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Thanks woodchuck, I hadn’t even thought about that they were swapped. Is there an easy way to tell if the car has the 68+ spindles or if it was a Granada swap? Also, the pedal is still very firm when you press on it, and there is not any squeaking when you hit the brakes like if the pads were glazed. Any ideas of what may be the problem?
Casting number on the back of the spindles will tell you where they came from. Squeaking comes from high frequency vibration (like chalk on a blackboard) so if they are properly dampened no noise will occur. Crappy pads and shoes are common. Suggest some Porterfield R4-S linings or EBC street pads.
 

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As has been stated. The numbers on the rear side (Motor side) of the upper arm will indeed tell you what you have. The 68/69 Mustang spindles were C8OA--The 70 was DOZA, the 71-73 were D1ZA.
Granada was 5D.
Not a fan at all of the Granada setup as they are different than the Mustang brakes.
 

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Only on the front? Is it not worth upgrading the rear shoes also?

Harry Z
If you want...sure. I used good quality shoes on the rear of my OEM drums and R4S pads on the front with no problems braking at all. I now have 11" x 2 1/4" drums on the rear from ORP. I'm using whatever shoes come with the kit and R4 race pads on the front. It stops pretty darn good from 100+ to 40'ish.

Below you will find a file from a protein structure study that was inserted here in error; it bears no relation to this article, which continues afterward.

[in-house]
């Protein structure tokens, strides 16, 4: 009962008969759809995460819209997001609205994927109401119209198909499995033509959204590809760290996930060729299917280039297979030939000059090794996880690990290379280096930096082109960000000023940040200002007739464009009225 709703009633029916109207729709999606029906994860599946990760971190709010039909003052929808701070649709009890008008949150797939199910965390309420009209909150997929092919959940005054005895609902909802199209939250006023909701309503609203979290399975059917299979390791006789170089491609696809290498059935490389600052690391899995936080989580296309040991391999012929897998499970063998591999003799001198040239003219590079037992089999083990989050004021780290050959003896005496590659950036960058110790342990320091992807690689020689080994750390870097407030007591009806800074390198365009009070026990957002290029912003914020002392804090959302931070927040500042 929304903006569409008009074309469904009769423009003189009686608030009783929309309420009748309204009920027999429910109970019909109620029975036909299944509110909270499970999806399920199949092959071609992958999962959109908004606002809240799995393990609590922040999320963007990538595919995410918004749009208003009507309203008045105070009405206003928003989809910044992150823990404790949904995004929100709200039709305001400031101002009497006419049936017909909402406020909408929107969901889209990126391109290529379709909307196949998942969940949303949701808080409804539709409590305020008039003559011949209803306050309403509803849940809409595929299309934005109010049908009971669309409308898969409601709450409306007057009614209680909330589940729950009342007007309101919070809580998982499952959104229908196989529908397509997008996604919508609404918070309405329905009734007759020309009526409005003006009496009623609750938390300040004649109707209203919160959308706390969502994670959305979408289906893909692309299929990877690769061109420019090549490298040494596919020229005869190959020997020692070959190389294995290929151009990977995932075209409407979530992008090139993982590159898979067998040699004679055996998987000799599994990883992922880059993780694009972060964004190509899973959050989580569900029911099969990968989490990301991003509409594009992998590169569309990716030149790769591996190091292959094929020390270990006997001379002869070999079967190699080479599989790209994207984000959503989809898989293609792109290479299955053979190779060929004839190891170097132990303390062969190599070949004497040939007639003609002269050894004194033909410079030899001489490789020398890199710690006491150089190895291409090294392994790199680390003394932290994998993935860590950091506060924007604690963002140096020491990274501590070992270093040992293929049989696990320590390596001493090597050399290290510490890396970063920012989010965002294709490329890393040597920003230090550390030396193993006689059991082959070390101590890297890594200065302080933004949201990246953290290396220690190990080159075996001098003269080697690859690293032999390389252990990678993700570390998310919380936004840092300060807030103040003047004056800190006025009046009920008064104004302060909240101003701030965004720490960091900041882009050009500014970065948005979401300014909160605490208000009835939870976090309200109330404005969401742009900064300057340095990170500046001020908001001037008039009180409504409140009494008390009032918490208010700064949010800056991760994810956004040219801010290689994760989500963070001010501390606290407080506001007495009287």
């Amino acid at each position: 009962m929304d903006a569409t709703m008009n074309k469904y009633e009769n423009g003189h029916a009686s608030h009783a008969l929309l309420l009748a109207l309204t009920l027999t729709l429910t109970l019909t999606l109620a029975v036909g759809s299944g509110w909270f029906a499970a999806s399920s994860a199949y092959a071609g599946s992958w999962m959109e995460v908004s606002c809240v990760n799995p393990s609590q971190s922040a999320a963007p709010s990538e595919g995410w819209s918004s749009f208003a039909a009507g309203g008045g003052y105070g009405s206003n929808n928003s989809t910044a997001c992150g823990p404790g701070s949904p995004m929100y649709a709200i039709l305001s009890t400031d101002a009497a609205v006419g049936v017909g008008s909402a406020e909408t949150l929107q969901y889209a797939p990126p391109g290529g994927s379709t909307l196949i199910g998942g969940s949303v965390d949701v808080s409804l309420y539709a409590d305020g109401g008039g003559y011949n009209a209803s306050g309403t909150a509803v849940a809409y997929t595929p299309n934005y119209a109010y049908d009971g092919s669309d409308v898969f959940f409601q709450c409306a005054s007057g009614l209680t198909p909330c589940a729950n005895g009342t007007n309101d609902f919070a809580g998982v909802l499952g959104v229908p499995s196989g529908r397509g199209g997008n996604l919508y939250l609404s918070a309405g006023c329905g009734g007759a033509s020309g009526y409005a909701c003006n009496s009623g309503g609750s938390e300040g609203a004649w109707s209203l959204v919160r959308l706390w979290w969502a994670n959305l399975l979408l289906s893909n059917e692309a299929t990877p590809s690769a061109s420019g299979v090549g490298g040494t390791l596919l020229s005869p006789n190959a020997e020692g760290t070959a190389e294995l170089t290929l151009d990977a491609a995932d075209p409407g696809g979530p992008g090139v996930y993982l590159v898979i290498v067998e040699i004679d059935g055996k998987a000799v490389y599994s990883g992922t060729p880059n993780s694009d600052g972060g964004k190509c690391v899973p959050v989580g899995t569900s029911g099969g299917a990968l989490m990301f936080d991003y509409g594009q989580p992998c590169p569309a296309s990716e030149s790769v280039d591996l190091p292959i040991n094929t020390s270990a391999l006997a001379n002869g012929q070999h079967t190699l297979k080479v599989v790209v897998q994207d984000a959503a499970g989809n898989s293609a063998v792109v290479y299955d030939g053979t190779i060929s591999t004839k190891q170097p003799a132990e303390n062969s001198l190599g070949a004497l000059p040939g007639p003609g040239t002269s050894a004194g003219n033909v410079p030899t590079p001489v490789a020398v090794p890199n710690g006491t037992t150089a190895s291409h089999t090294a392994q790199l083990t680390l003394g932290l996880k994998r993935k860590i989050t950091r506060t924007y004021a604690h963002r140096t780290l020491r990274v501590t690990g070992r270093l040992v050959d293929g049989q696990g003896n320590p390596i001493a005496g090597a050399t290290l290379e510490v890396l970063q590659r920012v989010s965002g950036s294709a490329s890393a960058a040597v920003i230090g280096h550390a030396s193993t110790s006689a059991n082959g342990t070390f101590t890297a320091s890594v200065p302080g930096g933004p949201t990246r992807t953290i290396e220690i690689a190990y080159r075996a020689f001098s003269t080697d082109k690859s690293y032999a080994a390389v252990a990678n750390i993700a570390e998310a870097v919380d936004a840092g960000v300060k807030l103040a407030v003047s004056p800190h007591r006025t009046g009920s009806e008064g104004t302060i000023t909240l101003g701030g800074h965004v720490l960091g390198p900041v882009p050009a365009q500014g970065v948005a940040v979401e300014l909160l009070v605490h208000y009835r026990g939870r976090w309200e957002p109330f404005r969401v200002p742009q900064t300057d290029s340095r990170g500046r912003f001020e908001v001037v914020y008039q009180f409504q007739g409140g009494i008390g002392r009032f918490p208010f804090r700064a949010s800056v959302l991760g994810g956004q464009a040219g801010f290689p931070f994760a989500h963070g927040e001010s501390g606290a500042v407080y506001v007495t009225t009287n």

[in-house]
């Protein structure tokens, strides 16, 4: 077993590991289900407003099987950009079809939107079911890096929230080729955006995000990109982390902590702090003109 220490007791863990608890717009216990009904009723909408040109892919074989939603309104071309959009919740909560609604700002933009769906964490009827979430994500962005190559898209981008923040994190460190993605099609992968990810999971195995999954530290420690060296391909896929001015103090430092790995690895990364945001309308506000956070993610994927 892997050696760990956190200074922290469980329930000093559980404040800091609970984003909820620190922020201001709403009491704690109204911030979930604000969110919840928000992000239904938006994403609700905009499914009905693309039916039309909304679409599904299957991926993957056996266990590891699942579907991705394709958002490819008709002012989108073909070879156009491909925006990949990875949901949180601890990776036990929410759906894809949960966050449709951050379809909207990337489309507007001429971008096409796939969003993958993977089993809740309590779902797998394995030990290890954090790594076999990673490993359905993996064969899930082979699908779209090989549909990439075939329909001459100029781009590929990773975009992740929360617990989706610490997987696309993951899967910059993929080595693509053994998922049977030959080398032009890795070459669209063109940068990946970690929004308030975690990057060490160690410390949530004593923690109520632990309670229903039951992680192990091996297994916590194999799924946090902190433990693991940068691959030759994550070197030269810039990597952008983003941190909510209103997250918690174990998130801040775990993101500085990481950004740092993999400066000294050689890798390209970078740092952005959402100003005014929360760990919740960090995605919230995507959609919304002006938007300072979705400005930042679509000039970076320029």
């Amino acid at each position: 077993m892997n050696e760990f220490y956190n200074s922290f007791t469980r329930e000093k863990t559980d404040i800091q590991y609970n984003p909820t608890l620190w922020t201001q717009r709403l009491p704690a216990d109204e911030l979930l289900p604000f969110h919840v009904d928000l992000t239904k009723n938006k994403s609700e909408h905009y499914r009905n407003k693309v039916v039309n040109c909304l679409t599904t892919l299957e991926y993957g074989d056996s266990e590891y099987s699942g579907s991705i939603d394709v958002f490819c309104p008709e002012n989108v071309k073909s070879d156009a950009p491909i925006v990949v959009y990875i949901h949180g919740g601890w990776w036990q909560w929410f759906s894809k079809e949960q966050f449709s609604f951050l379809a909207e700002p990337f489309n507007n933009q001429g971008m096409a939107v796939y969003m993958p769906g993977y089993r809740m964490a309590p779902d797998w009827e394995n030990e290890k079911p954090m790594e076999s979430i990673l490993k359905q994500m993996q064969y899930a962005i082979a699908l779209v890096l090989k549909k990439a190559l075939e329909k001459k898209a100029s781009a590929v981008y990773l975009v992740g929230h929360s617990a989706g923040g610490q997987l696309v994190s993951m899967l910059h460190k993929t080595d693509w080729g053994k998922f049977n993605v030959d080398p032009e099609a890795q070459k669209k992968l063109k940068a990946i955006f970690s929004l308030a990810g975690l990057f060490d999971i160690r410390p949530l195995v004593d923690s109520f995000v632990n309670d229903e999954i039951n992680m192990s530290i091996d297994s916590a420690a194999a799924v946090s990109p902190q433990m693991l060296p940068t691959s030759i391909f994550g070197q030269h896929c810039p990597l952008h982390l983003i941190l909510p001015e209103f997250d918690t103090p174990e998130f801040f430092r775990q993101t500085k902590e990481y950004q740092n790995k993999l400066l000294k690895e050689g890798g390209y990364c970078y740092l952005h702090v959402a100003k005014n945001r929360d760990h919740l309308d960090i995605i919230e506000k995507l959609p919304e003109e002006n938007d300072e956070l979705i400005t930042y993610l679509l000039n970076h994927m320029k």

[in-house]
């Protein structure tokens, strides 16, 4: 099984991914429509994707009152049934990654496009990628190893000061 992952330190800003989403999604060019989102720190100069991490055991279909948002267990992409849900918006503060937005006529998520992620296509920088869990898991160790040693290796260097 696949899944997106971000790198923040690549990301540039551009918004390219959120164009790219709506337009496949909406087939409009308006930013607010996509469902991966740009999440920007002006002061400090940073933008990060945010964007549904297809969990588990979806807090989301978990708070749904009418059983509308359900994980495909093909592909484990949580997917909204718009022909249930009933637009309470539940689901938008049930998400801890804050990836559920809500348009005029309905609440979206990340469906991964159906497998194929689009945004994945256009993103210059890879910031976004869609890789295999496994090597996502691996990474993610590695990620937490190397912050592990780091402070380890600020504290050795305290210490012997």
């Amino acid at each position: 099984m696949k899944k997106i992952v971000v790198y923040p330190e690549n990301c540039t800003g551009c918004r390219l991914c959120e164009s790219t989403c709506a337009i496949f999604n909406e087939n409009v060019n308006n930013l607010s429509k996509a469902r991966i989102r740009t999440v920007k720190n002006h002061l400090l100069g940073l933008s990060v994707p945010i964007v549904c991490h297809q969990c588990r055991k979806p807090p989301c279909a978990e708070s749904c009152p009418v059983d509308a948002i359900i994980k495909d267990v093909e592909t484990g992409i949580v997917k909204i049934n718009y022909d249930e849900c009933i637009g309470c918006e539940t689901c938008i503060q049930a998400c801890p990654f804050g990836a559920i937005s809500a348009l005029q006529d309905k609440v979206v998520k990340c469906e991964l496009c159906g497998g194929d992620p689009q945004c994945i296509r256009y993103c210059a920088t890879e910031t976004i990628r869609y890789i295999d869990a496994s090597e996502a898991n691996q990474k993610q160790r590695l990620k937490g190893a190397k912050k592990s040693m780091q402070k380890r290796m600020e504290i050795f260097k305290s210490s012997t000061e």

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Only on the front? Is it not worth upgrading the rear shoes also?

Harry Z
Agree, to spend several hundred dollars over the cost of fully updating rear drum brakes to gain LESS than 5% in braking ability is not cost effective.
IF, you are doing a arena show car--Big lights showing on the rear axle, Yes no substitute for the view.
 

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Discussion Starter #12
Post photos of the spindle and caliper and we can tell you which it is.
All brake pad linings are not created equal. You start with a basic organic lining, move up to semi-metallic lining and ceramic lining. Then you have the Porterfield and EBC linings.
Post photos of the spindle and caliper and we can tell you which it is.
All brake pad linings are not created equal. You start with a basic organic lining, move up to semi-metallic lining and ceramic lining. Then you have the Porterfield and EBC linings.
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Those brakes are probably made out of something harder than granola! Ain't auto correct awesome!

As far as the rear brakes go, 2 or more people come up to me at every autocross event in disbelief that I am running rear drum brakes. Still the original Ford drums with whatever pads to PO installed. Definitely zero bling on the rear with just a little bit up front. Should I squirt some paint on the drums? I'm leaning toward florescent green!;) I might want more rear brake if I start doing track days.